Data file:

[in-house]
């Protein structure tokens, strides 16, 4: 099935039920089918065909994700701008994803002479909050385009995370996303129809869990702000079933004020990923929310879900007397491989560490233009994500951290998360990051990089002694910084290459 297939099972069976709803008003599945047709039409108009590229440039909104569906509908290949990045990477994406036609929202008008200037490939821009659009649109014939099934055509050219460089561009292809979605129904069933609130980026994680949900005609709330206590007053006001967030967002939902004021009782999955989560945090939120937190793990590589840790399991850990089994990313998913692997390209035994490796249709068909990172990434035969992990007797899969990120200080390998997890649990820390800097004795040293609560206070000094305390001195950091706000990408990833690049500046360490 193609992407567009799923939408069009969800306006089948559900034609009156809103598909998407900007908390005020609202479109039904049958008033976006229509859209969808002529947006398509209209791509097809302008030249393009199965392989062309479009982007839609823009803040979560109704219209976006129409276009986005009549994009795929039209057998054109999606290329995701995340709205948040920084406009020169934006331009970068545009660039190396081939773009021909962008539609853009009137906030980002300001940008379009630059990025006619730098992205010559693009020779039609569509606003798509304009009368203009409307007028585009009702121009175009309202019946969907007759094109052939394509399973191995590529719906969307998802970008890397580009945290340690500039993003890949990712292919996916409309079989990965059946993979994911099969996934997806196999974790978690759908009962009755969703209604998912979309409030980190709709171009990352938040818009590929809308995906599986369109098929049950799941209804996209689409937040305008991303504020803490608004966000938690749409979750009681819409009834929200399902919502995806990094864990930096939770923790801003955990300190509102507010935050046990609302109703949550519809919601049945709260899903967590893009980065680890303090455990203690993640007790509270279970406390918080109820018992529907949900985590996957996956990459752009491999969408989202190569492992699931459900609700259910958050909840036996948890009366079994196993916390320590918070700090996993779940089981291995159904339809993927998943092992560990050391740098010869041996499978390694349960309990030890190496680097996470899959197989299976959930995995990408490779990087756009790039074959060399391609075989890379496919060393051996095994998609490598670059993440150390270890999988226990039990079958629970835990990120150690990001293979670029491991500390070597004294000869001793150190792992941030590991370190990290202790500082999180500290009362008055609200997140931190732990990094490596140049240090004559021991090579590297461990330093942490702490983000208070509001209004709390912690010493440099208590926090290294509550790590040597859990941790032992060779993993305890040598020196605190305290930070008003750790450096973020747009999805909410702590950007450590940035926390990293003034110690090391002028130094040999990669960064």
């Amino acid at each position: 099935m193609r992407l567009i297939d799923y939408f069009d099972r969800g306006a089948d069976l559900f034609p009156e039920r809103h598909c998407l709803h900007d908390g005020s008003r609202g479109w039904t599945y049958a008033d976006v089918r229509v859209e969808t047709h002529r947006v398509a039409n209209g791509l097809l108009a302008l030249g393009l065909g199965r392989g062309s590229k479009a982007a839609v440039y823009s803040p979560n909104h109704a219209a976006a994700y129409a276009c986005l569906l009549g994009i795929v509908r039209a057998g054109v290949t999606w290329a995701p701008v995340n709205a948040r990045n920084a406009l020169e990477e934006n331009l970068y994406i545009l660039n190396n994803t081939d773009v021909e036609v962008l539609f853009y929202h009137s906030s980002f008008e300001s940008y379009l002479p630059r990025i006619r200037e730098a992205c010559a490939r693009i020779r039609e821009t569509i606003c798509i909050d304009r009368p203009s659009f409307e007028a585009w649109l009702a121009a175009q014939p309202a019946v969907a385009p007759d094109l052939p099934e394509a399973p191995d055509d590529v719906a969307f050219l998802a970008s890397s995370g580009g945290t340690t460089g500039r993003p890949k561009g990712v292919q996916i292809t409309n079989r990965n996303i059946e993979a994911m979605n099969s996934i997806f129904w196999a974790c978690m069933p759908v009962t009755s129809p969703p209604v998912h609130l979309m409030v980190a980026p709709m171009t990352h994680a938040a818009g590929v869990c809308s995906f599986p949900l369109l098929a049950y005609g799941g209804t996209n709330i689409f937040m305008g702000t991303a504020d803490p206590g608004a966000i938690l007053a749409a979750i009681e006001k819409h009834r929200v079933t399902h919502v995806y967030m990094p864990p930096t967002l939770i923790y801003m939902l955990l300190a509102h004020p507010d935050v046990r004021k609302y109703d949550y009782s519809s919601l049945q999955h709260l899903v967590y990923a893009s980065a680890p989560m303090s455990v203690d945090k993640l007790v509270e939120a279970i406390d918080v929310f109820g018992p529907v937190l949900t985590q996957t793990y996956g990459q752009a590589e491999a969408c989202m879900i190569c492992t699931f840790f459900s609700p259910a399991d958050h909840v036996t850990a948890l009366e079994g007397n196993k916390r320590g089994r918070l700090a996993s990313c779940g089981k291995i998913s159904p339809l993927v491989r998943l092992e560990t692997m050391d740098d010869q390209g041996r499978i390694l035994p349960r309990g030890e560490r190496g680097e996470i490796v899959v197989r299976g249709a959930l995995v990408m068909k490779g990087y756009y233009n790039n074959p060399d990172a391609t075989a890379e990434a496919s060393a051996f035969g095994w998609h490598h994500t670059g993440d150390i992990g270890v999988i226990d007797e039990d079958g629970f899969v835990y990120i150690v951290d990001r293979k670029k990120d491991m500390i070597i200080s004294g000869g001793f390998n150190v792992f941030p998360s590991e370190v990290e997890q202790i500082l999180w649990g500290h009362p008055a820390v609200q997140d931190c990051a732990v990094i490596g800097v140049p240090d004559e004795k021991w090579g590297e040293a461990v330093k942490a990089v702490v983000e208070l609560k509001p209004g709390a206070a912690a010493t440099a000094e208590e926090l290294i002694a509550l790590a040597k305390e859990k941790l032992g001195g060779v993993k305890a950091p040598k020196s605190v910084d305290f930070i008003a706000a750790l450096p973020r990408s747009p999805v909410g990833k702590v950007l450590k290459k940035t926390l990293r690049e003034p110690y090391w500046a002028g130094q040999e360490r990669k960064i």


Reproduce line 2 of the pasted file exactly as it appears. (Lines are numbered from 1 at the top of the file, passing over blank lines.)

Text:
């Protein structure tokens, strides 16, 4: 099935039920089918065909994700701008994803002479909050385009995370996303129809869990702000079933004020990923929310879900007397491989560490233009994500951290998360990051990089002694910084290459 297939099972069976709803008003599945047709039409108009590229440039909104569906509908290949990045990477994406036609929202008008200037490939821009659009649109014939099934055509050219460089561009292809979605129904069933609130980026994680949900005609709330206590007053006001967030967002939902004021009782999955989560945090939120937190793990590589840790399991850990089994990313998913692997390209035994490796249709068909990172990434035969992990007797899969990120200080390998997890649990820390800097004795040293609560206070000094305390001195950091706000990408990833690049500046360490 193609992407567009799923939408069009969800306006089948559900034609009156809103598909998407900007908390005020609202479109039904049958008033976006229509859209969808002529947006398509209209791509097809302008030249393009199965392989062309479009982007839609823009803040979560109704219209976006129409276009986005009549994009795929039209057998054109999606290329995701995340709205948040920084406009020169934006331009970068545009660039190396081939773009021909962008539609853009009137906030980002300001940008379009630059990025006619730098992205010559693009020779039609569509606003798509304009009368203009409307007028585009009702121009175009309202019946969907007759094109052939394509399973191995590529719906969307998802970008890397580009945290340690500039993003890949990712292919996916409309079989990965059946993979994911099969996934997806196999974790978690759908009962009755969703209604998912979309409030980190709709171009990352938040818009590929809308995906599986369109098929049950799941209804996209689409937040305008991303504020803490608004966000938690749409979750009681819409009834929200399902919502995806990094864990930096939770923790801003955990300190509102507010935050046990609302109703949550519809919601049945709260899903967590893009980065680890303090455990203690993640007790509270279970406390918080109820018992529907949900985590996957996956990459752009491999969408989202190569492992699931459900609700259910958050909840036996948890009366079994196993916390320590918070700090996993779940089981291995159904339809993927998943092992560990050391740098010869041996499978390694349960309990030890190496680097996470899959197989299976959930995995990408490779990087756009790039074959060399391609075989890379496919060393051996095994998609490598670059993440150390270890999988226990039990079958629970835990990120150690990001293979670029491991500390070597004294000869001793150190792992941030590991370190990290202790500082999180500290009362008055609200997140931190732990990094490596140049240090004559021991090579590297461990330093942490702490983000208070509001209004709390912690010493440099208590926090290294509550790590040597859990941790032992060779993993305890040598020196605190305290930070008003750790450096973020747009999805909410702590950007450590940035926390990293003034110690090391002028130094040999990669960064």